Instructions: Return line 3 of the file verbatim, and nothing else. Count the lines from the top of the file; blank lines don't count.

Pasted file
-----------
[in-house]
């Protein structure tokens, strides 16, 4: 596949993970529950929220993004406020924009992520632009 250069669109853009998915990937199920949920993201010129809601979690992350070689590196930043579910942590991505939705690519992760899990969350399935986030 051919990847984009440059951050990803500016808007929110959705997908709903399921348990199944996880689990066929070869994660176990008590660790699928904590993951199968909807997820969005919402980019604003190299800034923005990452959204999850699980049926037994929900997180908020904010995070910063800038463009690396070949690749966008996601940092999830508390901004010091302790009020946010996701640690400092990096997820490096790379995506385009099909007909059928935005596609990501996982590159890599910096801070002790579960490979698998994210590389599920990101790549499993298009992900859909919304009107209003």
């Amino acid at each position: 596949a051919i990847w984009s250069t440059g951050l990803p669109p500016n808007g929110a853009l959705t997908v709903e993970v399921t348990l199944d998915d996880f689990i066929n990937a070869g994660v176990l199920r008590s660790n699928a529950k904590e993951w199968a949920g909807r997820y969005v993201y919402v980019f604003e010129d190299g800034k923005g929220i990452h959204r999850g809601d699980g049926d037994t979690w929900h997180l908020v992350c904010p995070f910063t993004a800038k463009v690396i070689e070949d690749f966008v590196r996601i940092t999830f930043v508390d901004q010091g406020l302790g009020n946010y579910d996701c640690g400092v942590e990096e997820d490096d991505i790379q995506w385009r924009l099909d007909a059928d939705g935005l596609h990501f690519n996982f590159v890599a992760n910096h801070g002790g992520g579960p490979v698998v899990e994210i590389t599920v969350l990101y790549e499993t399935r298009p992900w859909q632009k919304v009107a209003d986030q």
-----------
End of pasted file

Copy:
């Amino acid at each position: 596949a051919i990847w984009s250069t440059g951050l990803p669109p500016n808007g929110a853009l959705t997908v709903e993970v399921t348990l199944d998915d996880f689990i066929n990937a070869g994660v176990l199920r008590s660790n699928a529950k904590e993951w199968a949920g909807r997820y969005v993201y919402v980019f604003e010129d190299g800034k923005g929220i990452h959204r999850g809601d699980g049926d037994t979690w929900h997180l908020v992350c904010p995070f910063t993004a800038k463009v690396i070689e070949d690749f966008v590196r996601i940092t999830f930043v508390d901004q010091g406020l302790g009020n946010y579910d996701c640690g400092v942590e990096e997820d490096d991505i790379q995506w385009r924009l099909d007909a059928d939705g935005l596609h990501f690519n996982f590159v890599a992760n910096h801070g002790g992520g579960p490979v698998v899990e994210i590389t599920v969350l990101y790549e499993t399935r298009p992900w859909q632009k919304v009107a209003d986030q």